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Efficient Cardio-Vascular CFD-enabled 4D Flow MRI to Improve In-Silico Predictions of Post-Surgical Haemodynamics in Individual Patients

Academic lead
Zinedine Khatir (Mechanical Engineering)
Industrial lead
Malenka Bissell, Leeds Teaching Hospital Trust/School of Medicine
Amirul Khan (Civil Engineering)
Project themes
Bio-Engineering/Medical Fluid Flows, Microflows & heat transfer

Computational fluid dynamics (CFD) is a well-established tool used in many engineering areas and has become the primary method for design and analysis. CFD has extensively been used in bioengineering to study physiological flows and is demonstrating huge potential. There is increasing interest in applying CFD-based techniques in medicine to model cardiovascular system in health and disease. CFD modelling is a new field within cardiovascular medicine, enhancing diagnostic assessment, device design and clinical trials. With improvements in surgical and medical management, congenital heart patients are often living well into adulthood. Magnetic resonance imaging (MRI) provides critical data for diagnosis and monitoring of these patients, yielding information on cardiac anatomy, blood flow, and cardiac function. Four-dimensional (4D) flow is emerging as a novel technique for comprehensive assessment of 3D haemodynamics.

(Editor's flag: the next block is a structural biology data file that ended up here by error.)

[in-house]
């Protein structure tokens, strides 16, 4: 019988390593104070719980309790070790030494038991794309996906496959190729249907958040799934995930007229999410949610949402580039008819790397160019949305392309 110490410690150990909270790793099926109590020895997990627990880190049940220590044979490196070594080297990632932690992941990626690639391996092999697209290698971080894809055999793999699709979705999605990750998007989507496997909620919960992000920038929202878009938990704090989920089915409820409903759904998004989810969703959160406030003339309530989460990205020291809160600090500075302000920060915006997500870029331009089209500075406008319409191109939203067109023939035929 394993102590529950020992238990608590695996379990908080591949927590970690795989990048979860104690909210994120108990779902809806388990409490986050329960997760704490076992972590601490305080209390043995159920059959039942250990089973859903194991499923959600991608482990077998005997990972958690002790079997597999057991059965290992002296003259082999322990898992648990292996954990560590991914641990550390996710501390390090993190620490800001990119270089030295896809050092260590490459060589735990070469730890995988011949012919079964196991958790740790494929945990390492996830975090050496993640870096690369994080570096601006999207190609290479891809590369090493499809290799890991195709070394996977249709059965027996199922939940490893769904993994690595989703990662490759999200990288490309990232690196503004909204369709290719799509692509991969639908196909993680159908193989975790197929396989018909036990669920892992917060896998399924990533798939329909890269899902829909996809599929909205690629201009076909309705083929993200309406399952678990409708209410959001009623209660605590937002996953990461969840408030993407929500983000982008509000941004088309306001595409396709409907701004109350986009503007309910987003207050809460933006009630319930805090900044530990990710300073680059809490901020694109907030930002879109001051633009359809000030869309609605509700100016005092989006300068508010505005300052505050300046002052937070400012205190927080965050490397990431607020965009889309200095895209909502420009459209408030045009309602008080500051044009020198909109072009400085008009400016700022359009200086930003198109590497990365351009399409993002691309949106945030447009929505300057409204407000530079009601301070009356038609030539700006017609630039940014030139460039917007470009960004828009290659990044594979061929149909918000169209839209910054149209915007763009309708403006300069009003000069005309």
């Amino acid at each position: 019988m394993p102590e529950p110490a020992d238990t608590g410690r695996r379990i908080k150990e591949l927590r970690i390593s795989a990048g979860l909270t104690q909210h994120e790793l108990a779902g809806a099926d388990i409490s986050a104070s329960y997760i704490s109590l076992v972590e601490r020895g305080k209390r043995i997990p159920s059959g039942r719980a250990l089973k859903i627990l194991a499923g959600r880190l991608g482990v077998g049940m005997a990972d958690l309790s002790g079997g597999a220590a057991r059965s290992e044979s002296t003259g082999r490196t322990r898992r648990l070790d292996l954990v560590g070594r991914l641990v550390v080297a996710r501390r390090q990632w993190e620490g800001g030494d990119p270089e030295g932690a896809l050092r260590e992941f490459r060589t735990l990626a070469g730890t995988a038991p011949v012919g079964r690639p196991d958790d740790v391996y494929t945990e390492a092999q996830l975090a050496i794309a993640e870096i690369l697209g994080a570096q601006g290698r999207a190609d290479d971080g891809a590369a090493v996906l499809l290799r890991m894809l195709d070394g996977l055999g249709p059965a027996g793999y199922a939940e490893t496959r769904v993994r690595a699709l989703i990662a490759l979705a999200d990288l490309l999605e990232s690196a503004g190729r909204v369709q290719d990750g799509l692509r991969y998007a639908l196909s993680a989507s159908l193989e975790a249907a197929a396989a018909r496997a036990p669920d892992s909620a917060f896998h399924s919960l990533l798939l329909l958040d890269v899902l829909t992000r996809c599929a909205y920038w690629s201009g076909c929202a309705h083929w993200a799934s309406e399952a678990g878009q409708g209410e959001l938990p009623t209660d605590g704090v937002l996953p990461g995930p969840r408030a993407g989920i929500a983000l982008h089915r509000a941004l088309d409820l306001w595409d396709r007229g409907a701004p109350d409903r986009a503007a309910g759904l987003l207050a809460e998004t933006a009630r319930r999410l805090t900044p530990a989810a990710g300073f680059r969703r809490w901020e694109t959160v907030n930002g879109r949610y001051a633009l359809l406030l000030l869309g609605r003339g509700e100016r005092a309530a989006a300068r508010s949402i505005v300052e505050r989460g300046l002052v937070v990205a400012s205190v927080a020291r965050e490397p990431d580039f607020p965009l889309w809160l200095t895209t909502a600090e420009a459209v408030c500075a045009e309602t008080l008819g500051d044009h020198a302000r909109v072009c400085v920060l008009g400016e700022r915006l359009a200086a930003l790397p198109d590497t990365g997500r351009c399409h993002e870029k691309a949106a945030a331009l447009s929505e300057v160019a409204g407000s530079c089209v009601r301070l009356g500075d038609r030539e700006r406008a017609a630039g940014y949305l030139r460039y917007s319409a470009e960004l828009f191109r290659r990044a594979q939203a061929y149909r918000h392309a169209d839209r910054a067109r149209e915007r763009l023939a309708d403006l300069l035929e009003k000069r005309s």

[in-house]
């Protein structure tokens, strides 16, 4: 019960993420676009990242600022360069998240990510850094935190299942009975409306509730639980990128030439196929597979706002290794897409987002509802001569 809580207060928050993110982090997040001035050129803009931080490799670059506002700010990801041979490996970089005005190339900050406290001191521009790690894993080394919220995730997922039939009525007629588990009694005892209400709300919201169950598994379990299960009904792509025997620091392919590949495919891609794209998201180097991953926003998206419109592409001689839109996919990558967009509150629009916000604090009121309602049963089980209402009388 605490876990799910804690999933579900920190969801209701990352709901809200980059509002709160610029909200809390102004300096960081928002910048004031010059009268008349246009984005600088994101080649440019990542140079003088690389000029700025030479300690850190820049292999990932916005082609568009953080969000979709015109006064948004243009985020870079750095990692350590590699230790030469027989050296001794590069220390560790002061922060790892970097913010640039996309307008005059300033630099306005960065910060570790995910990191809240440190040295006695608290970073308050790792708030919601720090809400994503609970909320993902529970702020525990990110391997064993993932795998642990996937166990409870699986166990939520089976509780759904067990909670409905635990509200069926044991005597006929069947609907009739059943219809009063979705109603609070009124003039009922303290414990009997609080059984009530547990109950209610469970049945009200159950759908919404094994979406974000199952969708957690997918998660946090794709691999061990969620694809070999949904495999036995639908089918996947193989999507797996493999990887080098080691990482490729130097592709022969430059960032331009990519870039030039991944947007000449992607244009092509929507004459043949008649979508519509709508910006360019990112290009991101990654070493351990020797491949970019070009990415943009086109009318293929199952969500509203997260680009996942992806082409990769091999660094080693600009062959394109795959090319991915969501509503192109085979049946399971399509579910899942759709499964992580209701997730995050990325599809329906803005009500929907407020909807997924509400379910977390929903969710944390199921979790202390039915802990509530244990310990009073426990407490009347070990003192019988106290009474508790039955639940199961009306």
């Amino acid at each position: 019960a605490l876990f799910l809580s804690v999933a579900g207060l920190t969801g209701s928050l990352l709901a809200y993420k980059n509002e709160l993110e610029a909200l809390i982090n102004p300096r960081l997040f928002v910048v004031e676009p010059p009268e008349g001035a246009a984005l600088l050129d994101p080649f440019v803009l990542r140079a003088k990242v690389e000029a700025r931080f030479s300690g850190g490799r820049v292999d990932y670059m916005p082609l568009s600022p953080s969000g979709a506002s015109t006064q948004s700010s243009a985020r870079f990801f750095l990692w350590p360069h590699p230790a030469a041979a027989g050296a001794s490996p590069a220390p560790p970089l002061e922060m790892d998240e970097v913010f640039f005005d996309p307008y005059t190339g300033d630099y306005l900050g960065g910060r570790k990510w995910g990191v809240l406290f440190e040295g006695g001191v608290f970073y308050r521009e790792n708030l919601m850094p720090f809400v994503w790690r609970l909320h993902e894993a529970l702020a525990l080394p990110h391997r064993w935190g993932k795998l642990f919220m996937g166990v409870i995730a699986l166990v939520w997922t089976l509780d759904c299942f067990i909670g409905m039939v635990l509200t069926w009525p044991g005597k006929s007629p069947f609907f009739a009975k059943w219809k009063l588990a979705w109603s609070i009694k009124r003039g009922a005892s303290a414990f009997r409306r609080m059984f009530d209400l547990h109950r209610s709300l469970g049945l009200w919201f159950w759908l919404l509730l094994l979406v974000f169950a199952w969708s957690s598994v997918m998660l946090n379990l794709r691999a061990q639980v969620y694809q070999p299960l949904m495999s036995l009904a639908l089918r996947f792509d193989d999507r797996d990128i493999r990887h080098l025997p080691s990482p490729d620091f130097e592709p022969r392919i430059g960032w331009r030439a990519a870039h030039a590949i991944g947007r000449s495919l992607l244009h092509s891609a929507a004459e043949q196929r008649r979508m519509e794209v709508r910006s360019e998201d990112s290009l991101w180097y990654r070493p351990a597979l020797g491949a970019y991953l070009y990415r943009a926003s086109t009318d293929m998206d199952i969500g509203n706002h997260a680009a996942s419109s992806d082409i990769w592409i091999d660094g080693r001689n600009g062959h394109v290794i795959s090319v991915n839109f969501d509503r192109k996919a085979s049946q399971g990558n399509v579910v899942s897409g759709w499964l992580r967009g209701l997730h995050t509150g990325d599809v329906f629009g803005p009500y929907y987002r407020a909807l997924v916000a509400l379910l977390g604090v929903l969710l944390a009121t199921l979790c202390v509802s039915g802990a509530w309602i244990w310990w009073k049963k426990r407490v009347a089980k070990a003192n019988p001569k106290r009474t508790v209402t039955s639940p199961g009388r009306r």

The purpose of this multidisciplinary-enabled PhD project is to combine efficient CFD-based techniques with 4D flow MRI cardio-vascular for improved in silico hydrodynamics prediction.
This study is expected to make a fundamentally important contribution to the science of cardio-vascular systems and may have a medically significant impact on the design of new in-silico assistance technologies.

Figure 1: This project involves the application of a robust combined 4D flow MRI and computational fluid dynamics methodology to produce an in-silico patient specific assessment design tool for the prediction of post-surgical treatment.